15 August 2018

Gone to the dog

Even when the President is self-evidently trying to edit his Twitter impulses, he can't catch a break from his critics. Kathleen Parker, an anti-Trump Republican, sees  his labeling of former aide Omarosa Managault-Newman, a sort of Frankenstein monster of his going back to The Apprentice, as a "dog" for releasing clandestine recordings as of a piece with insults aimed at LeBron James, Don Lemon, Maxine Waters and others. In other words, to call a black woman a dog is worse than if he had used the word to describe a white woman or man -- critics of that complexion are usually dismissed as losers or failures -- because "dog" dehumanizes the person thus labeled. The sad thing about this tirade against Trump is how obviously "dog" isn't what he really wanted to say. Unless the President has read a lot of comic books or pulp fiction, "dog" is not an epithet that's going to flow naturally from his tongue or fingers. Do I need to spell it out further?  I'll do so only to ask whether Trump would get in worse trouble had he used more natural and characteristic language and called his nemesis a bitch as he probably wanted to. Parker probably still would have gotten a column out of it, calling Trump a sexist instead of a racist, but who can say what the final score would have been?  The President is much admired in some quarters for talking back to his critics, but in a time when criticism is mistaken for hate on all sides, he only guarantees more hate for himself by doing so.

09 August 2018

The Anti-Trump Persuasion

Michael Massing's cover story in the August 13 Nation is surprisingly critical of the anti-Trump media, given its placement in one of the most anti-Trump magazines. Massing isn't out to defend Trump himself, but makes a reasonable argument against demonizing or gratuitously insulting the President's supporters. He's not the first writer to offer such a critique, and he recognizes that he risks the same backlash for making it that other writers have experienced merely for suggesting, as Nicholas Kristof did, that "Trump voters are human, too." Kristof and Massing agree that electoral success for liberals or progressives in the immediate future still depends on winning over some non-compete whites in "fly-over country." Those people have to be persuaded that they've made a mistake by supporting Trump, but as Massing notes, calling them stupid bigots is virtually guaranteed not to work. He recommends consideration of the economic vulnerability this demographic still feels after the 2008 recession, on the assumption that they can be convinced that Trump isn't acting in their economic interests. The problem with this recommendation is that the liberals and progressives Massing criticizes are not convinced that economics were the primary motivator for any Trump vote by non-compete whites in 2016. You can see why they would think that. Unless these voters embraced Trump specifically so he could institute protectionist trade policies, you would have to conclude that they voted for the same standard Republican policies that did not work for Mitt Romney in 2012. Was there a critical mass of protectionist sentiment in the 2016 swing states? Exit polls might confirm that, but it's easier for progressives to believe that swing-state voters were won over by Trump's reactionary nostalgia, which progressives find inseparable from some sort of white supremacism.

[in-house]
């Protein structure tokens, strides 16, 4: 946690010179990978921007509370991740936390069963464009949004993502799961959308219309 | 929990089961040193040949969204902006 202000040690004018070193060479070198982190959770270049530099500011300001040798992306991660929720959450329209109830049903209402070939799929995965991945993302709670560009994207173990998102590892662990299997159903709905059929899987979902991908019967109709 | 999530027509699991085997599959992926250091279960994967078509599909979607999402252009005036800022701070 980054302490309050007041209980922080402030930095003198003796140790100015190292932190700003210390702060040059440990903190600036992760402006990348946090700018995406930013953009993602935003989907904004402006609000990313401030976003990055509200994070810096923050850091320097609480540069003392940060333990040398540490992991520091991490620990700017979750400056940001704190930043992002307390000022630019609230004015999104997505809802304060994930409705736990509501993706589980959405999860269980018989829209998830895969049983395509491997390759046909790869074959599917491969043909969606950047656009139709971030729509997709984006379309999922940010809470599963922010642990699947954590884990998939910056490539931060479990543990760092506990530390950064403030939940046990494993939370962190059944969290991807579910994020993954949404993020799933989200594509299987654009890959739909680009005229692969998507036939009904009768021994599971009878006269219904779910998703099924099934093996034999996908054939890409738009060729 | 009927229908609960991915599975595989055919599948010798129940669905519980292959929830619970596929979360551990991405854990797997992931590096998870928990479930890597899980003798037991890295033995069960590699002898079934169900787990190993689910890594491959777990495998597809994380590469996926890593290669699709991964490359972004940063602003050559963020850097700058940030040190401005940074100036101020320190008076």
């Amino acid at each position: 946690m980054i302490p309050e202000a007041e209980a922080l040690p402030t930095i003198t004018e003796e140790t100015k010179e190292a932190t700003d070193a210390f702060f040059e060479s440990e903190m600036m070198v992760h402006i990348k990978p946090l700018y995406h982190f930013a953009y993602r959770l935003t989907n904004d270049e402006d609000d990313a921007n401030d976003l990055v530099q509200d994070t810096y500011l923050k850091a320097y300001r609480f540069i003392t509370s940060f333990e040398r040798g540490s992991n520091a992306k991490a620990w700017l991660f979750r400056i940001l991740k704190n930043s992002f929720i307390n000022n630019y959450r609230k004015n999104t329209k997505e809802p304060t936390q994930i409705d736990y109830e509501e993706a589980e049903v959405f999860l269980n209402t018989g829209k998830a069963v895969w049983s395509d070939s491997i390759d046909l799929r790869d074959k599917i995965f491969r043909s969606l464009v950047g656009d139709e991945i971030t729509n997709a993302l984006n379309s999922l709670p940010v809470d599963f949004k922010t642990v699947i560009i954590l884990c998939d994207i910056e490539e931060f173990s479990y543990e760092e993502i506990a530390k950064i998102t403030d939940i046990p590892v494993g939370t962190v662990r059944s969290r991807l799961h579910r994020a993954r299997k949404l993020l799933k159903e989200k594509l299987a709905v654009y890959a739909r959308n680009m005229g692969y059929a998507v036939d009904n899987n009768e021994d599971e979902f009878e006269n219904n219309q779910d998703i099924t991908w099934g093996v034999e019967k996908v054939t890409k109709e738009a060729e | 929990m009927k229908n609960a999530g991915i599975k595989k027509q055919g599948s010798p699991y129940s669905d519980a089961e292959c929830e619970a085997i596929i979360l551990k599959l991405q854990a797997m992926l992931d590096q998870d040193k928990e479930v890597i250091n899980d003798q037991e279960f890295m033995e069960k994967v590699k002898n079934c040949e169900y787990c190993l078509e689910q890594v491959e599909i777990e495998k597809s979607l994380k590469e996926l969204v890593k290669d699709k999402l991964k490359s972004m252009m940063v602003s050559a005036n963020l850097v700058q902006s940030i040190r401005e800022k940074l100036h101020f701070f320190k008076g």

Did racial thinking (or misogyny disguised as distrust of Hillary Clinton) decide the 2016 election? What if it did? Massing, I suspect, would still argue for persuading Trump voters that they were wrong on that front, but many progressives seem to regard that task as beneath them. They act as if it's up to Trump  voters to renounce whatever bigotries motivate them before dialogue can even begin. They may believe that anyone who thinks that minorities has anything to do with what ailed America in 2016 is hopelessly irredeemable, even if thinking so condemns them to defeat at the national level. Obviously there's no convincing people who think non-white races or women to be inherently inferior beings, or those with a simple atavistic loathing of diversity. But what if some Trump voters don't hate blacks or others for what they are, but for what they (are thought to) do, or think. I don't mean perceptions of criminality, but a belief that blacks or other minorities, as a bloc, have mistaken ideas about the national interest or the common good due to their association with the Democratic party, the liberal media, etc. Can liberals address such perceptions without making it an existential debate about group identity?  Can they answer the charge that, for instance, black people in general are wrong on this or that issue without falling back on a some claim that blacks are entitled to their own beliefs without whites judging them? If we aren't going to let any group of self-conscious white people have their own beliefs without challenge, then the same rule must apply to everyone. Before there can be persuasion, it may prove, there must be recognition of an actual debate, not a demand for unconditional surrender.  Again, that's not the case if your antagonist's argument is simply that black people are disgusting, but where there is disagreement along demographic lines about political ends and means, neither side should have to acquiesce in the other's entitlement to its own ideology. In short, before you can change anyone's mind you have to hear what's actually on his mind without automatically branding him a heretic or a retard. Progressives may be too wedded to a civil-disobedience model that depends on breaking an antagonist's will by means other than debate to recognize this. They may need to see that model fail a few times more before trying something else, but let's hope not.